Wednesday, March 18, 2015

Writers as Lizards

Many of us moved around a lot as kids. Or were in some way put into new environments—new countries, towns, schools, neighborhoods, even new families—more than average. To survive, we became chameleons.
So what? you might well ask. 

Like the proverbial frog into a prince, a chameleon can turn into a writer.

One writer I know lived in 5 cities growing up, and attended 10 schools--including 3 different high schools.

Here’s what it taught her:

Every time she shuffled into a new place, she knew to lay low, hover on the periphery of the playground or cafeteria and observe. Be chameleon-like. Fade into the bushes or recycling bins. Take notes. And commit to heart the rules, the local players, the power structure, and most importantly, the unwritten rules of the new territory.

Then, getting all the elements down cold, she’d ease onto the playground blacktop, or into a seat at a target lunch table, affecting appropriate body language, carrying the proper gear, using the correct slang and wearing the right shoes.

One slip, she knew, and she’d be revealed as an imposter, an outsider.
We all know what can happen to the outsiders.

She was an outsider.  She identified with the other outsiders and underdogs. She learned to communicate persuasively, negotiate between rival groups, and honed her sense of humor and compassion.

It was empowering.  She gained skills a lot of other kids didn’t have.

Perhaps most critically, she came to understand that no matter whether the customs, costumes and language changed subtly or drastically, people’s needs, fears, and hearts were all the same.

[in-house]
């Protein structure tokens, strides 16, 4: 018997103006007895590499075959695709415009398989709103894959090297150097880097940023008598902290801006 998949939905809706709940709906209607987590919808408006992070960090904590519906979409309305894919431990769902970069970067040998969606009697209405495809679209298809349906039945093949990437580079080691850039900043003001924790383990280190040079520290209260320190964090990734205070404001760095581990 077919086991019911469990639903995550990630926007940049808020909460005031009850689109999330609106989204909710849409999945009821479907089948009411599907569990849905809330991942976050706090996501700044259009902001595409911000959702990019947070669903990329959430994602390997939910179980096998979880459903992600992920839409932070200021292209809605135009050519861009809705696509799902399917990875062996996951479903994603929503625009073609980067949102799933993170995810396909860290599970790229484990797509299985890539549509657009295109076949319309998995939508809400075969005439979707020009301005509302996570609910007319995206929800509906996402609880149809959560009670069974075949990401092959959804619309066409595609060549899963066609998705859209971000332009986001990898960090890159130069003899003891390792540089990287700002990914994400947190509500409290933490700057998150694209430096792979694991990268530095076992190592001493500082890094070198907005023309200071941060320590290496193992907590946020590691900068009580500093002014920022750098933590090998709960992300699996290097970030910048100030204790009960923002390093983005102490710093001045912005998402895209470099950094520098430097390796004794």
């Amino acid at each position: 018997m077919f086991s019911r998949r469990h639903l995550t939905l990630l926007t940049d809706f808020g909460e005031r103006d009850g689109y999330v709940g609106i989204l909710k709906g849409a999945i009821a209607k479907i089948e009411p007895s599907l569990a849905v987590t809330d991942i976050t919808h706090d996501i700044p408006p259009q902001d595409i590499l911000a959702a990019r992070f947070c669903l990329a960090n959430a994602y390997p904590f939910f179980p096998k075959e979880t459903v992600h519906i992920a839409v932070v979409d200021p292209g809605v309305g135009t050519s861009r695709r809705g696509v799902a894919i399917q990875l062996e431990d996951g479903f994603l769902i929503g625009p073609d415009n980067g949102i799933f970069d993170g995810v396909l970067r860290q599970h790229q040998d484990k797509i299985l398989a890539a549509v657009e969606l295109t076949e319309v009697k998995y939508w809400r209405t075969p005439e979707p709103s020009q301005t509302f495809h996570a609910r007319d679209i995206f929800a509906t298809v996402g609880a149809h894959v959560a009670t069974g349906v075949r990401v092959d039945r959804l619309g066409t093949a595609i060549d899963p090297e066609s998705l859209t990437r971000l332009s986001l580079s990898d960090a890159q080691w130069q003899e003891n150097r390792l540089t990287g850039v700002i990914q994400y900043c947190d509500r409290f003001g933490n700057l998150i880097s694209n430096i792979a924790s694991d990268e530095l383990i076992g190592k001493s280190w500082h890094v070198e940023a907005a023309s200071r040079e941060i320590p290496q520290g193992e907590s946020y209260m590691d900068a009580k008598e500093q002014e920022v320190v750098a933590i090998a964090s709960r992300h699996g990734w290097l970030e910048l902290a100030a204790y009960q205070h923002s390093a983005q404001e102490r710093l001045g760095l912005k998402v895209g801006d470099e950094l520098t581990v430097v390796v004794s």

It all came in very handy when she grew up and wanted to create worlds full of detail with characters in conflict and stories where different cultures—micro and macro—collide.

Who was this savvy, resourceful writer?

Okay, it was me.

Did you move around as a kid?  Or otherwise have to be chameleon-like? What did it do for you? 


  1. Wow, that's a lot of schools. I didn't move around a lot, but I was shy by nature. Consequently, people-watching was practically a hobby for me. I think it's helped in my stories, too. As a writer, it's given me a storage locker in my brain that's jammed with personalities, mannerisms, and quirks to draw from whenever I need to capture a character's identity on paper.

    1. I love the "storage locker in your brain," and agree! People watching, eavesdropping, we're always collecting material! Thanks for stopping by, Lynn.

  2. I knew it was you. :) Great observations, Ann. Many authors were outsiders, even if they stayed put. The need to observe, negotiate, and empathize were skills that led them to becoming writers.